Amie and Mike Shull loved their Prairie Village neighborhood. It was the perfect spot for them and their three children, but more than four years ago they were ready to make a move. Their radars were up, but the right house eluded them. Sometimes a seemingly perfect house would have a “sold” sign up before the couple even knew it was for sale.
“Then one day I was running down this street,” remembers Amie Shull. “And there was an estate-sale sign in the yard. I called my husband and said, ‘You need to get over here.’”
What Shull, who is an interior designer, could see was good bones and big potential. The midcentury modern with its pitched entry and carved, double front doors, had been well-cared for, but not updated. This meant that many of the original design elements were still in place.
As the couple walked through the estate sale, they noticed that the floors of the entry and the double doors were walnut. The original Louis Poulsen Artichoke pendant hung overhead. Still, the house needed serious updating.
“We tackled the renovation in three stages,” says Shull of the rambling ranch. The couple approached the basement, where their twin boys’ bedrooms and casual living space would be, and the north end of the house, which would hold the master bedroom and their daughter’s bedroom, first.
Once the first phase was complete, they were able to set up a temporary kitchen in the basement so that they could begin the kitchen and living room updates on the main floor. The delay in renovating the kitchen and living room allowed the Shulls better perspective of how the house would work for them.
“We really thought we would expand the kitchen,” says Shull. “But when we used the old kitchen as we were finishing the basement, I realized we didn’t need more square footage.”
Instead, the couple decided to move a wall and open up the living room and dining room. With the height of the pitched ceiling, the first floor becomes almost loft-like.
Shull was committed to keeping as many of the original elements of the house as made sense. She had already fallen in love with the walnut floors and built-in planter in the entry; they were keepers.
The walnut-paneled wall in the den with its unexpected slant provides depth to a room rich in color and texture. The remaining den walls are painted a deeper turquoise than the house would have known from its original era. Brass and chrome add sparkle while ethnic-inspired fabrics deliver complexity.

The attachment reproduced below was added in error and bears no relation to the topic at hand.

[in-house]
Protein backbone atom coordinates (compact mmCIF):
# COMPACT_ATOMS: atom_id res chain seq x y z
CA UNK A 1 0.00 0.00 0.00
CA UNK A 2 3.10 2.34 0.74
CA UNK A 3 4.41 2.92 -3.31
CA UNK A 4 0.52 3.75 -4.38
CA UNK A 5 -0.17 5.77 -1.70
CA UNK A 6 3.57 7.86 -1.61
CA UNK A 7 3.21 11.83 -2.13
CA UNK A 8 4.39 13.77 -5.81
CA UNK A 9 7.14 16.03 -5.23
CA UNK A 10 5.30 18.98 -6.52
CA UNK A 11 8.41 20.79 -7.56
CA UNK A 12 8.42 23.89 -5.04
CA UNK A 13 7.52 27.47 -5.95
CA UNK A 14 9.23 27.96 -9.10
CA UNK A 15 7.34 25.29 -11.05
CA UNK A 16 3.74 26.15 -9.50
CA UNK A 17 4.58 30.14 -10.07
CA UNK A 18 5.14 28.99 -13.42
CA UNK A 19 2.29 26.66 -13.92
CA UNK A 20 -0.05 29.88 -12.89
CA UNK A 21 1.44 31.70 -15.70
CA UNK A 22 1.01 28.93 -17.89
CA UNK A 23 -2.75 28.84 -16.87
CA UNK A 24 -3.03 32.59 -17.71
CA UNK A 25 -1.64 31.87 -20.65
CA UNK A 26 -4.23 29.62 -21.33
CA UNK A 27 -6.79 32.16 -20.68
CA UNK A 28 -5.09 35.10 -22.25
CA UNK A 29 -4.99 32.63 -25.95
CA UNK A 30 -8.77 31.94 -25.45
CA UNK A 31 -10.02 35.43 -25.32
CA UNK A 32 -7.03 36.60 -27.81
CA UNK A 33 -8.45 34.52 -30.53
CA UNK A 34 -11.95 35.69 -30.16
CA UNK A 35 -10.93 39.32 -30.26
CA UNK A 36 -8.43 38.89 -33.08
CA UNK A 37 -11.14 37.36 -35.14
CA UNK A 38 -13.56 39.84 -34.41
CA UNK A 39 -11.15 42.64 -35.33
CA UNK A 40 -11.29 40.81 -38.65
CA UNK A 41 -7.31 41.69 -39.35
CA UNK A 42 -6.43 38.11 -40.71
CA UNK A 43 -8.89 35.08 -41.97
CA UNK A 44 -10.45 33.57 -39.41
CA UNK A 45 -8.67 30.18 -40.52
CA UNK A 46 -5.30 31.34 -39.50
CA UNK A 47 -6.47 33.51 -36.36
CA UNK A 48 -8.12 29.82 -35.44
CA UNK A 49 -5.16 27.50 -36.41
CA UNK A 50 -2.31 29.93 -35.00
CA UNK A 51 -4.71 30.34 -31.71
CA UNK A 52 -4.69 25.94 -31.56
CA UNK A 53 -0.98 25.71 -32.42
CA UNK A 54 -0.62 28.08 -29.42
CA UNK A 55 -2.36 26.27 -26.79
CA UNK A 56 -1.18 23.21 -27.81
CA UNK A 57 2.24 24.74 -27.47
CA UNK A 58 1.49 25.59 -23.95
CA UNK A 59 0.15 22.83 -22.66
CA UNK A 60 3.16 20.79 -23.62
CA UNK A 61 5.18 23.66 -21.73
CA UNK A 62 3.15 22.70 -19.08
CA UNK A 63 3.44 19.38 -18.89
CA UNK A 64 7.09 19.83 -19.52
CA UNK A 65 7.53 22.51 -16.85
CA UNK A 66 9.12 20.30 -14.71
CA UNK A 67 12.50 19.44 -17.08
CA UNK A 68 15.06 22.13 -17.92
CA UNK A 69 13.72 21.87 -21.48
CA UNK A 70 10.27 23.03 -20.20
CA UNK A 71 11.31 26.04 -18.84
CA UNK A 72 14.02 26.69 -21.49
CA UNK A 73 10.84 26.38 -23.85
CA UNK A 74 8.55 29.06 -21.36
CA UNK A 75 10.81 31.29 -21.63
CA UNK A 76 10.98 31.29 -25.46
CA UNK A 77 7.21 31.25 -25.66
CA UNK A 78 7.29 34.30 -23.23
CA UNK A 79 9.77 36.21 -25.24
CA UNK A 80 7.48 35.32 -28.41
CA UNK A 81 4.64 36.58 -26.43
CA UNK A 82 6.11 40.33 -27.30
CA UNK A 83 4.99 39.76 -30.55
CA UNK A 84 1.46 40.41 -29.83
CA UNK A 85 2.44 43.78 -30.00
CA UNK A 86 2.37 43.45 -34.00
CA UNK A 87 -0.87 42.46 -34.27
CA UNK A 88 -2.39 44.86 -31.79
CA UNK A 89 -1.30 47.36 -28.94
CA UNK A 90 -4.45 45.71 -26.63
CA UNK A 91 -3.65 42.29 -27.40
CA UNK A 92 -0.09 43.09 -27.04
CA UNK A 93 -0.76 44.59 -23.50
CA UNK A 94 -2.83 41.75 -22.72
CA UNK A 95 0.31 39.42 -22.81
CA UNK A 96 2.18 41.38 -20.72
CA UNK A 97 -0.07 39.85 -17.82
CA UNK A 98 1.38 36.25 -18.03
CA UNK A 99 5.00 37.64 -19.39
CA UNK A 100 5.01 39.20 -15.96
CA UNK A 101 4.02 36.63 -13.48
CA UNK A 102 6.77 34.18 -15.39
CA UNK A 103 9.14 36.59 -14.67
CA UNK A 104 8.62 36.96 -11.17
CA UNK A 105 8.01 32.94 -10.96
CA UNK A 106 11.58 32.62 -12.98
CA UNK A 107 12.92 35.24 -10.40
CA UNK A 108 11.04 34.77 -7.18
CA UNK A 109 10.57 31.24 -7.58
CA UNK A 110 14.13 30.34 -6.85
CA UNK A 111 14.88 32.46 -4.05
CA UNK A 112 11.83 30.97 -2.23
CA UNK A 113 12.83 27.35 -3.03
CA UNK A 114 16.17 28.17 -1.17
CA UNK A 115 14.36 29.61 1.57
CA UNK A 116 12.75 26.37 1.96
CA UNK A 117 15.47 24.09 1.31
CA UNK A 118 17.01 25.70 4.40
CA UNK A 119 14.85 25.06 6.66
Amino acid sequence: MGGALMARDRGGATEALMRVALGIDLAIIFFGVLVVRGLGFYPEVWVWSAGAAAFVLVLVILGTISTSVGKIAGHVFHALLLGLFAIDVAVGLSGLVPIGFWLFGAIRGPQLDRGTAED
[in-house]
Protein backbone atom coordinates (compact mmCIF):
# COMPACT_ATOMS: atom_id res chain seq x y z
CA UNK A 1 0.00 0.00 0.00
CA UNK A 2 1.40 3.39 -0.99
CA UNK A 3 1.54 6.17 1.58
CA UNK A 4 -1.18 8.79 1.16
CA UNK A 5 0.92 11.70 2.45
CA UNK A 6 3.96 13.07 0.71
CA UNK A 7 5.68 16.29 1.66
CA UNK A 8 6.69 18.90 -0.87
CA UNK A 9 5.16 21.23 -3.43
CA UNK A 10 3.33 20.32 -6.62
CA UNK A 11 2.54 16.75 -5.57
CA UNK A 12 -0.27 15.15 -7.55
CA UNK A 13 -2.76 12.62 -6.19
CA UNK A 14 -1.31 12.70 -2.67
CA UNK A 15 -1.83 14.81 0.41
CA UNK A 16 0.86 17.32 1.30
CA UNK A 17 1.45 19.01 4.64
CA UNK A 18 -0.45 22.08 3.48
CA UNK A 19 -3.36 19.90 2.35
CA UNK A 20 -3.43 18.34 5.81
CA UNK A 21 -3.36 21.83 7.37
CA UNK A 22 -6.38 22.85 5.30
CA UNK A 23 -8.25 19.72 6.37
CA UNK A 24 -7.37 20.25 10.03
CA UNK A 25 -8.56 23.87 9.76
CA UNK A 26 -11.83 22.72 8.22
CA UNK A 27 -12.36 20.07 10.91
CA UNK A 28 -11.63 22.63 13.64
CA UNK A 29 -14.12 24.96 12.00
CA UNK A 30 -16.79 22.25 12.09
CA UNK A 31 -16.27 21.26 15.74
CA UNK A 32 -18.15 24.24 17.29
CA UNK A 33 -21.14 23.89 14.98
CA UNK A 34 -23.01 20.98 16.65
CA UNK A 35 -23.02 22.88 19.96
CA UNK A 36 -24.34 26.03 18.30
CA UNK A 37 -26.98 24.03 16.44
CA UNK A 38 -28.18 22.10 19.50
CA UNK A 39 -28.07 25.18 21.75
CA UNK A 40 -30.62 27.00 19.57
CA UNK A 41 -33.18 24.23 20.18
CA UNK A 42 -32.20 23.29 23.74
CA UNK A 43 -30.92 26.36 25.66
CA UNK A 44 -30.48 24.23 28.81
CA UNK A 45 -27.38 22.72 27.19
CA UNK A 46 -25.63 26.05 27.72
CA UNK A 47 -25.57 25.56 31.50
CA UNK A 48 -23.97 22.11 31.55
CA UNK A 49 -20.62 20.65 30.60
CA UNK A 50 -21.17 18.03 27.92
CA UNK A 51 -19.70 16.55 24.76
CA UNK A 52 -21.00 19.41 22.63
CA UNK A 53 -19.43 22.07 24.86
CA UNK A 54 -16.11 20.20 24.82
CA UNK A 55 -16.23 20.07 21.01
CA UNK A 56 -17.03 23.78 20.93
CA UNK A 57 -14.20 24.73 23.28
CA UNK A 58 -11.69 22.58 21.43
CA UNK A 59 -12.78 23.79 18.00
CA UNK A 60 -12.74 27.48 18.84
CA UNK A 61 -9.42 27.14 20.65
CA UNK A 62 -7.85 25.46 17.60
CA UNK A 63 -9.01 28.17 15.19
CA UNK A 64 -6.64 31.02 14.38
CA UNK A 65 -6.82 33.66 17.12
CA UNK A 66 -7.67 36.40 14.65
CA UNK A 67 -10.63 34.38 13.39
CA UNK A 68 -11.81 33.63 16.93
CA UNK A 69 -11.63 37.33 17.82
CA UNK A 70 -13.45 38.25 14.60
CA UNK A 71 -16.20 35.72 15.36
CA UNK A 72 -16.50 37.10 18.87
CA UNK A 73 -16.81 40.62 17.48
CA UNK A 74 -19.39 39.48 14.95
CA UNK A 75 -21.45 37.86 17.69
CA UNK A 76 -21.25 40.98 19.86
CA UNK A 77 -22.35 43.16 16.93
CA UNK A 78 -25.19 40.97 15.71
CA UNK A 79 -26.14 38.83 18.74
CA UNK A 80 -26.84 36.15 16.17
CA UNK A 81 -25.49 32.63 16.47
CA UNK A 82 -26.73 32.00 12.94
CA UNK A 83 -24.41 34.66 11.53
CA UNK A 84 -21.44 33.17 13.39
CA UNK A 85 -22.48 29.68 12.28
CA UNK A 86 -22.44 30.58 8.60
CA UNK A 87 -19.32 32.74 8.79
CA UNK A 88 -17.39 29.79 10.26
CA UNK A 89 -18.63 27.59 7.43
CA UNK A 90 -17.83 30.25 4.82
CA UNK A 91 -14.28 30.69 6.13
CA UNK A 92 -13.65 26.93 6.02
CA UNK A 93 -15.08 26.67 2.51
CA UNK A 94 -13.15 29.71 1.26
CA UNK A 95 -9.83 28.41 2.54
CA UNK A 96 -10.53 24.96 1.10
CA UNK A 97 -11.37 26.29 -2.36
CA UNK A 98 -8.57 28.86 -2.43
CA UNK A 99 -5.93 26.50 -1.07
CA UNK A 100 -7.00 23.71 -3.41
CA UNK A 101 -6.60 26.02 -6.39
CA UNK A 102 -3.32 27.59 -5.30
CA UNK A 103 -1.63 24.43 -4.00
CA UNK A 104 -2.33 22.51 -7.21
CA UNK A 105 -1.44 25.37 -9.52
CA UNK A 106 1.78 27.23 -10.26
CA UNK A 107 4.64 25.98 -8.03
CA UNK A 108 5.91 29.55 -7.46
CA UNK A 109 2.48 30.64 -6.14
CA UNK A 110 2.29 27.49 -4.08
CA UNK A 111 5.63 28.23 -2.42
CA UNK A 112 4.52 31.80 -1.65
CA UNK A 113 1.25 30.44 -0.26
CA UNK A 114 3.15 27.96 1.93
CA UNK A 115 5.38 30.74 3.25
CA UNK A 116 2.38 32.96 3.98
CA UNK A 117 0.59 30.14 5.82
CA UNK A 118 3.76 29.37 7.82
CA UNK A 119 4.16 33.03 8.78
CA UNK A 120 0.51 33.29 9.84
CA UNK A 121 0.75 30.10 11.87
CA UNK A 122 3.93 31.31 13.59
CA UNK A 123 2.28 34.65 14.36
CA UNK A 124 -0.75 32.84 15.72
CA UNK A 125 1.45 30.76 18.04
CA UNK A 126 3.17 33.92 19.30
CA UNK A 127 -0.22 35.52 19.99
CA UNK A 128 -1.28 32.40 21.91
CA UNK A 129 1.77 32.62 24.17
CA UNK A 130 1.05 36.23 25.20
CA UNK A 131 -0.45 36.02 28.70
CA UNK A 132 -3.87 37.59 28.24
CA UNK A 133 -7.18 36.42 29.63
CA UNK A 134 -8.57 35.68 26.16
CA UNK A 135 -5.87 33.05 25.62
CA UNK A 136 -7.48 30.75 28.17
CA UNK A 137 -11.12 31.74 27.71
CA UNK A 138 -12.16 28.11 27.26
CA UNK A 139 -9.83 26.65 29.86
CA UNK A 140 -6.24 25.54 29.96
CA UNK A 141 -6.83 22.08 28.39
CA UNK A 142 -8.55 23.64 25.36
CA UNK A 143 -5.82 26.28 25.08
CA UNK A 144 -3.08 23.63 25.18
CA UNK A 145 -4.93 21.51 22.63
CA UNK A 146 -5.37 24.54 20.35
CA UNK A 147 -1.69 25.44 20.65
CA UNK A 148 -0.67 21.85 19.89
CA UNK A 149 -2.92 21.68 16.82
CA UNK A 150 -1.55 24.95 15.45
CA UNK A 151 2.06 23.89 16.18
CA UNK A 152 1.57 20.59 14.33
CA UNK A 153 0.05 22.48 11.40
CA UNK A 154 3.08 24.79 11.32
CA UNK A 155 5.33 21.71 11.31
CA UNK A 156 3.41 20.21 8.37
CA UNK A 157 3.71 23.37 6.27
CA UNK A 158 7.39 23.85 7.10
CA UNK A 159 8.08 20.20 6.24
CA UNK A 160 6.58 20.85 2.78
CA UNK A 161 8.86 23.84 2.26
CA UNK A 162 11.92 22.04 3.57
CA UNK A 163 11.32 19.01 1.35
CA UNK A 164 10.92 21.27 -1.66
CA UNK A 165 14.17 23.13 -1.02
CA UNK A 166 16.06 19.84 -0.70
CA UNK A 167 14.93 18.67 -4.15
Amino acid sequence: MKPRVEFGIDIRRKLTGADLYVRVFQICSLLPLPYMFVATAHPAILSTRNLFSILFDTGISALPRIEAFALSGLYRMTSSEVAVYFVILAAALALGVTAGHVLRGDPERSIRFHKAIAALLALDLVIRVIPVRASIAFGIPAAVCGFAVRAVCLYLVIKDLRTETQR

In addition, Shull was lucky that she could use most of the original overhead lighting in the house. Along with the Poulsen pendant in the entry, the den’s fixture is original. Some of the lights did find themselves in new rooms.
After much consideration she decided to keep the teak parquet of the first floor. “Each piece was laid by hand. I just couldn’t rip it out,” she says. Linear sofas and the bold geometric pillows and rug run no risk of overwhelming in the double height room.
There were nondescript decorative beams in the living room that were not difficult to do without. The painted brick of the fireplace adds texture and delineates the living and dining room, which is further defined by its graphic black-and-white palm-print wallpaper. The shelves along the dining room wall were made from birch trees that were removed from the backyard to make way for a new patio.
Shull designed a tile transition between the old floor and the new one in the kitchen. “I just didn’t want to use another wood,” she says.
Created within the existing footprint, this contemporary kitchen is right at home in its modern house. Walnut cabinets that also front the refrigerator and a sleek island are enhanced by the crisp Cambria quartz countertops. The long picture window reflects the home’s origins and offers subtle natural light and a gracious view of the backyard.
As is not always the case, the family’s private rooms received the same attention as the public spaces. In the master bedroom the couple wanted to take advantage of the raised ceilings.
“There are some crazy angles here,” remembers Shull. “But we just went with it and dry-walled everything.”
The crisp black-and-white palette of the spa-like bath is a welcoming oasis. The serenity here is a contrast to their daughter’s bold lilac room with bursts of fuchsia.
Now that everything is in place, Shull is certain that the mess and noise of living through a renovation were worth it.
“We really don’t mind a project,” she says. “Looking back now it seems like everything happened so fast.”
The It List
Interior Design: L Street Designs, 913-238-0613
Flowers: Randy Neal Floral Design, randynealfloral.com
Contractor: Allen Building Specialties, allenbuildingspecialties.com
Ren Sen Sensational Tour
The 14th annual Renovation Sensation Tour, which benefits the Shawnee Mission East SHARE program, this year features three stunningly renovated Mission Hills and Prairie Village homes, including the Shulls, plus a Leawood transitional new-build with cutting-edge features. For more information, visit smeastshare.com